Daniel Mousseau. Courtesy Andrea Wasserman.

Surely, in the minds of young actors, no prospect is more eagerly anticipated, or more acutely distressing than a chance to play the Danish prince. Shakespeare’s longest and perhaps most ubiquitous work, Hamlet has been a staple of curricula in English classes for centuries. In more recent memory, the titular role has been filled by such marquee giants as Lawrence Olivier, Kenneth Branagh, and Benedict Cumberbatch — whose performance on the stage of London’s Barbican Theatre runs concurrently with the Hart House production that opened on November 4. What could be a greater thrill, or stress, depending? How noble in endeavour, how infinite in interpretation.

Director Paulo Santalucia’s modern staging is an interpretation punching above most, one that offers a pleasantly contemporary taste of wartime Denmark and her conflicted nobility. In his debut at the helm of a Hart House production, Santalucia achieves the difficult feat of making a classic feel new, while still preserving its delicate familiarity.

Immediate commendation is owed to set and costume designer Nancy Perrin. Perrin’s small space is at once a surprisingly versatile setting — shifting easily from throne room to outdoors — as well as a poignant reflection of the inner claustrophobia of its characters. A large collection of wooden chairs thrown haphazardly into a pile dominates the right side of the stage. A cumbersome addition perhaps, yet time and again the production manages to incorporate the chairs in believable and creative ways: a place for Hamlet to consult with his father’s ghost, Ophelia’s precarious tree branch, the peak of a mound of graveyard dirt.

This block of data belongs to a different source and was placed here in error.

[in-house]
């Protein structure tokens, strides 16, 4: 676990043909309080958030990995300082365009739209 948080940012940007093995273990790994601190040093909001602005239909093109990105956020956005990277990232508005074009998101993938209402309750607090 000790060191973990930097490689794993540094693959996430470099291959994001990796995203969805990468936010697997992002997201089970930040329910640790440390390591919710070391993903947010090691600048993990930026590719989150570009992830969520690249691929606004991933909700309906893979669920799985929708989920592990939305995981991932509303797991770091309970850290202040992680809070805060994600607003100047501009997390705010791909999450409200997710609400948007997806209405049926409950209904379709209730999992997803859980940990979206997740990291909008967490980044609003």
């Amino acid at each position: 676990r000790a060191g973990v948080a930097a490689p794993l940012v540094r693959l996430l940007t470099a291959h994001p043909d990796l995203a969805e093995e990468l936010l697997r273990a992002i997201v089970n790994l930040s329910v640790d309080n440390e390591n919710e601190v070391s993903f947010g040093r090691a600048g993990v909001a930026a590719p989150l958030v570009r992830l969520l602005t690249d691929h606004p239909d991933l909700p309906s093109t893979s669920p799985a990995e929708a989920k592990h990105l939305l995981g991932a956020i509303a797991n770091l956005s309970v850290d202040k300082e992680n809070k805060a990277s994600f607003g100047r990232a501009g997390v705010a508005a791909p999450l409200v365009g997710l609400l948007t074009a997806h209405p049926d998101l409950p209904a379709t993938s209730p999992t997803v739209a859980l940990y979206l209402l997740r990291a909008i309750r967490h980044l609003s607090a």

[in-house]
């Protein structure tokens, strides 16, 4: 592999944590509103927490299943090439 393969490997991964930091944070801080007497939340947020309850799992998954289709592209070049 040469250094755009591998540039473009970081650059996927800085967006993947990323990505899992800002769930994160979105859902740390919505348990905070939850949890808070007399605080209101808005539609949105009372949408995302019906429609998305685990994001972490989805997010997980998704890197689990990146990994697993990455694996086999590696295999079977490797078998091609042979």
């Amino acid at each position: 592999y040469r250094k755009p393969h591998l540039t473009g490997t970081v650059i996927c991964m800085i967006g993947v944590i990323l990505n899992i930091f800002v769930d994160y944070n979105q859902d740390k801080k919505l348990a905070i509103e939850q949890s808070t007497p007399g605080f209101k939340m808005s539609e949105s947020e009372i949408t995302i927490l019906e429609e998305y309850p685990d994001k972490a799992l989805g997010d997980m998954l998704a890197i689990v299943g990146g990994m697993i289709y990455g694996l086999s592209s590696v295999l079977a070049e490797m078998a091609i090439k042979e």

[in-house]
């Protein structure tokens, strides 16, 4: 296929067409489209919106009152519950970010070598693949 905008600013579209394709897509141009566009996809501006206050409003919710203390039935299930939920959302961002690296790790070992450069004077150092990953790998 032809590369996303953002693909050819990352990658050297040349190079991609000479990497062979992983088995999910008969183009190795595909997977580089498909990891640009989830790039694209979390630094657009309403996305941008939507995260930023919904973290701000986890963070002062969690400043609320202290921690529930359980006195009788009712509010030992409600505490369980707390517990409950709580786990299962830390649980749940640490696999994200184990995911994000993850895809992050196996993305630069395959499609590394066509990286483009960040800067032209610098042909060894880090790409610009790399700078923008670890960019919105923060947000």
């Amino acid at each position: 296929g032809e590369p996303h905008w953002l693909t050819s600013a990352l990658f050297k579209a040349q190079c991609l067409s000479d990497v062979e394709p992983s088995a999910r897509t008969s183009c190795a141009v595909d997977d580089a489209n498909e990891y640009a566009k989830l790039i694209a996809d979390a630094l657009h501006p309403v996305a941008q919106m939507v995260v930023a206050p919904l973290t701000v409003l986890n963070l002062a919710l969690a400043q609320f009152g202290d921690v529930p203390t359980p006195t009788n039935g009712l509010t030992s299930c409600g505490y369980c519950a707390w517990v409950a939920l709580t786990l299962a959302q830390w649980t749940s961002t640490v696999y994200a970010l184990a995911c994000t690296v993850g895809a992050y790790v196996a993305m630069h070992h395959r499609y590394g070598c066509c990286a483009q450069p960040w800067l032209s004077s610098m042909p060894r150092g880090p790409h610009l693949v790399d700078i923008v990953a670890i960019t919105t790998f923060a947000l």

However, what is Hamlet without Hamlet? Dan Mousseau’s portrayal of the famous prince is satisfactorily a case study in bipolar contradiction and conflict. In the lighter scenes — and there are some — the hilarious indifference with which Mousseau delivers Shakespeare’s words provides a comically entertaining reading of the text (it can’t all be suicidal depression). Still, these moments only seem to act as manic anticipation of the downs. The cumulative effect, from one moment to the next, is an unfortunate sense that Hamlet isn’t really speaking to anyone but himself throughout.

The more quotable soliloquies are delivered with appropriate gravitas but are at times constrained by the stage, such as in the infinitely recognizable “To be, or not to be… ” When one might expect the heretofore-energetic Hamlet to pace and gesticulate wildly in a fit of contemplation, the cramped space forces Mousseau flatly to his knees.

Despite these grievances, Mousseau is clearly in his element and inspires the audience to constantly rethink the character they thought they knew, while simultaneously having a little bit of fun at everyone’s expense.

The production also features an excellent performance by veteran Thomas Gough as Polonius, who makes for a great foil for Mousseau in some scenes. Sheelagh Daly shines as Ophelia, who, following Polonius’ tragic death, turns on one of the most convincing and distressing performances of despondency I have ever seen. Fierce friend to the cursed prince, Horatio played by Eric Finlayson also turned in a noteworthy performance.

Hart House’s production of Hamlet runs until Nov. 21

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